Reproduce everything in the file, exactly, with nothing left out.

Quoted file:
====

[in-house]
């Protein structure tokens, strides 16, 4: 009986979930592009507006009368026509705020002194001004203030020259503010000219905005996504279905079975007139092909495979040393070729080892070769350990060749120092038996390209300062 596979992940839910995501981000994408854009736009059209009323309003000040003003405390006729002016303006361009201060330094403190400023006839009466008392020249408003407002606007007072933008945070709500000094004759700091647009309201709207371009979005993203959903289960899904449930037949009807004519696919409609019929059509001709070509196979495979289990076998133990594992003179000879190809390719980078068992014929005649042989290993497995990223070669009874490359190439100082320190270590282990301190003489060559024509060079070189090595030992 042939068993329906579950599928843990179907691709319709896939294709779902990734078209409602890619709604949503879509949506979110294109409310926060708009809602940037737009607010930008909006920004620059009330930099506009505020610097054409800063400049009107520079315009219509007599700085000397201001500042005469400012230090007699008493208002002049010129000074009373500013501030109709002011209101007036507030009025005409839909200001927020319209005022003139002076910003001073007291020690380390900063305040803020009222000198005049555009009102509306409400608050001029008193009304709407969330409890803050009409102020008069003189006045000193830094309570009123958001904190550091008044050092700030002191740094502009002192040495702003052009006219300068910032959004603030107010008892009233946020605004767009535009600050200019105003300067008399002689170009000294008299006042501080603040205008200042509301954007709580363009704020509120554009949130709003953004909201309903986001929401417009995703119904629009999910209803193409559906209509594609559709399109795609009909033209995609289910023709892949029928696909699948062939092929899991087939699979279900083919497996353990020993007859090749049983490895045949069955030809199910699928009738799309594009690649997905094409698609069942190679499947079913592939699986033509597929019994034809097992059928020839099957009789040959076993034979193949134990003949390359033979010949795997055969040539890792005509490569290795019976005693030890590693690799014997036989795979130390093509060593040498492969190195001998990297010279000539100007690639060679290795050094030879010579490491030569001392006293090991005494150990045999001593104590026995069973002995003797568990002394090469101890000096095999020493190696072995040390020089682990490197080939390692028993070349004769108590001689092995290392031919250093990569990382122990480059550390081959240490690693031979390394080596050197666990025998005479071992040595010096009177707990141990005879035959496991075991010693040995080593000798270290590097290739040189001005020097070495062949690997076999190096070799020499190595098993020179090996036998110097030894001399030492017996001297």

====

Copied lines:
[in-house]
């Protein structure tokens, strides 16, 4: 009986979930592009507006009368026509705020002194001004203030020259503010000219905005996504279905079975007139092909495979040393070729080892070769350990060749120092038996390209300062 596979992940839910995501981000994408854009736009059209009323309003000040003003405390006729002016303006361009201060330094403190400023006839009466008392020249408003407002606007007072933008945070709500000094004759700091647009309201709207371009979005993203959903289960899904449930037949009807004519696919409609019929059509001709070509196979495979289990076998133990594992003179000879190809390719980078068992014929005649042989290993497995990223070669009874490359190439100082320190270590282990301190003489060559024509060079070189090595030992 042939068993329906579950599928843990179907691709319709896939294709779902990734078209409602890619709604949503879509949506979110294109409310926060708009809602940037737009607010930008909006920004620059009330930099506009505020610097054409800063400049009107520079315009219509007599700085000397201001500042005469400012230090007699008493208002002049010129000074009373500013501030109709002011209101007036507030009025005409839909200001927020319209005022003139002076910003001073007291020690380390900063305040803020009222000198005049555009009102509306409400608050001029008193009304709407969330409890803050009409102020008069003189006045000193830094309570009123958001904190550091008044050092700030002191740094502009002192040495702003052009006219300068910032959004603030107010008892009233946020605004767009535009600050200019105003300067008399002689170009000294008299006042501080603040205008200042509301954007709580363009704020509120554009949130709003953004909201309903986001929401417009995703119904629009999910209803193409559906209509594609559709399109795609009909033209995609289910023709892949029928696909699948062939092929899991087939699979279900083919497996353990020993007859090749049983490895045949069955030809199910699928009738799309594009690649997905094409698609069942190679499947079913592939699986033509597929019994034809097992059928020839099957009789040959076993034979193949134990003949390359033979010949795997055969040539890792005509490569290795019976005693030890590693690799014997036989795979130390093509060593040498492969190195001998990297010279000539100007690639060679290795050094030879010579490491030569001392006293090991005494150990045999001593104590026995069973002995003797568990002394090469101890000096095999020493190696072995040390020089682990490197080939390692028993070349004769108590001689092995290392031919250093990569990382122990480059550390081959240490690693031979390394080596050197666990025998005479071992040595010096009177707990141990005879035959496991075991010693040995080593000798270290590097290739040189001005020097070495062949690997076999190096070799020499190595098993020179090996036998110097030894001399030492017996001297």